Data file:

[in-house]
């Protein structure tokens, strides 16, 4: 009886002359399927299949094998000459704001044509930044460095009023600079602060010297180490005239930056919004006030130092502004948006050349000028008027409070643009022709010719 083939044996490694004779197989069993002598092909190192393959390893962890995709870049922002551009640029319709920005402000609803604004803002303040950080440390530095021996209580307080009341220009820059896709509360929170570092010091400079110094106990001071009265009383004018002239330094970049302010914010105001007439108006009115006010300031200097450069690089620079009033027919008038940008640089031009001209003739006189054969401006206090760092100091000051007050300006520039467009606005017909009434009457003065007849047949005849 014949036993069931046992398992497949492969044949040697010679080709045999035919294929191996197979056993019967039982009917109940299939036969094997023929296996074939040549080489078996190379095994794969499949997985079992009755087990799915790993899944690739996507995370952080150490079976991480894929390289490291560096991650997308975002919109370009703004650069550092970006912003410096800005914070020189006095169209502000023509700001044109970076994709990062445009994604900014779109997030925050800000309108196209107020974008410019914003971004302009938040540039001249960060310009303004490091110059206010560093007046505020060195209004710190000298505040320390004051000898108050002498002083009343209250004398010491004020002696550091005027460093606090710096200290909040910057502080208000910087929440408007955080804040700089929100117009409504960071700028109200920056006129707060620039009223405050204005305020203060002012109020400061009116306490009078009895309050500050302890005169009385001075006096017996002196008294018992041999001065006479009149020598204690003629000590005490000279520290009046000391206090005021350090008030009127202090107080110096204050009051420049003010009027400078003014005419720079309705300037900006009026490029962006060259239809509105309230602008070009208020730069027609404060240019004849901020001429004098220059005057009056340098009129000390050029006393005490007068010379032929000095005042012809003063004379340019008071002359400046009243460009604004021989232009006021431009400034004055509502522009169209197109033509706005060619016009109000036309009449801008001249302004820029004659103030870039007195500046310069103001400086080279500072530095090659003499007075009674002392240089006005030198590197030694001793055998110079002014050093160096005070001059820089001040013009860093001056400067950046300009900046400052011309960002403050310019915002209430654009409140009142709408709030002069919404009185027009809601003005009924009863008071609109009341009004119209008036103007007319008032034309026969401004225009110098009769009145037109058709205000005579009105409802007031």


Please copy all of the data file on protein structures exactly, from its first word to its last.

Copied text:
[in-house]
């Protein structure tokens, strides 16, 4: 009886002359399927299949094998000459704001044509930044460095009023600079602060010297180490005239930056919004006030130092502004948006050349000028008027409070643009022709010719 083939044996490694004779197989069993002598092909190192393959390893962890995709870049922002551009640029319709920005402000609803604004803002303040950080440390530095021996209580307080009341220009820059896709509360929170570092010091400079110094106990001071009265009383004018002239330094970049302010914010105001007439108006009115006010300031200097450069690089620079009033027919008038940008640089031009001209003739006189054969401006206090760092100091000051007050300006520039467009606005017909009434009457003065007849047949005849 014949036993069931046992398992497949492969044949040697010679080709045999035919294929191996197979056993019967039982009917109940299939036969094997023929296996074939040549080489078996190379095994794969499949997985079992009755087990799915790993899944690739996507995370952080150490079976991480894929390289490291560096991650997308975002919109370009703004650069550092970006912003410096800005914070020189006095169209502000023509700001044109970076994709990062445009994604900014779109997030925050800000309108196209107020974008410019914003971004302009938040540039001249960060310009303004490091110059206010560093007046505020060195209004710190000298505040320390004051000898108050002498002083009343209250004398010491004020002696550091005027460093606090710096200290909040910057502080208000910087929440408007955080804040700089929100117009409504960071700028109200920056006129707060620039009223405050204005305020203060002012109020400061009116306490009078009895309050500050302890005169009385001075006096017996002196008294018992041999001065006479009149020598204690003629000590005490000279520290009046000391206090005021350090008030009127202090107080110096204050009051420049003010009027400078003014005419720079309705300037900006009026490029962006060259239809509105309230602008070009208020730069027609404060240019004849901020001429004098220059005057009056340098009129000390050029006393005490007068010379032929000095005042012809003063004379340019008071002359400046009243460009604004021989232009006021431009400034004055509502522009169209197109033509706005060619016009109000036309009449801008001249302004820029004659103030870039007195500046310069103001400086080279500072530095090659003499007075009674002392240089006005030198590197030694001793055998110079002014050093160096005070001059820089001040013009860093001056400067950046300009900046400052011309960002403050310019915002209430654009409140009142709408709030002069919404009185027009809601003005009924009863008071609109009341009004119209008036103007007319008032034309026969401004225009110098009769009145037109058709205000005579009105409802007031």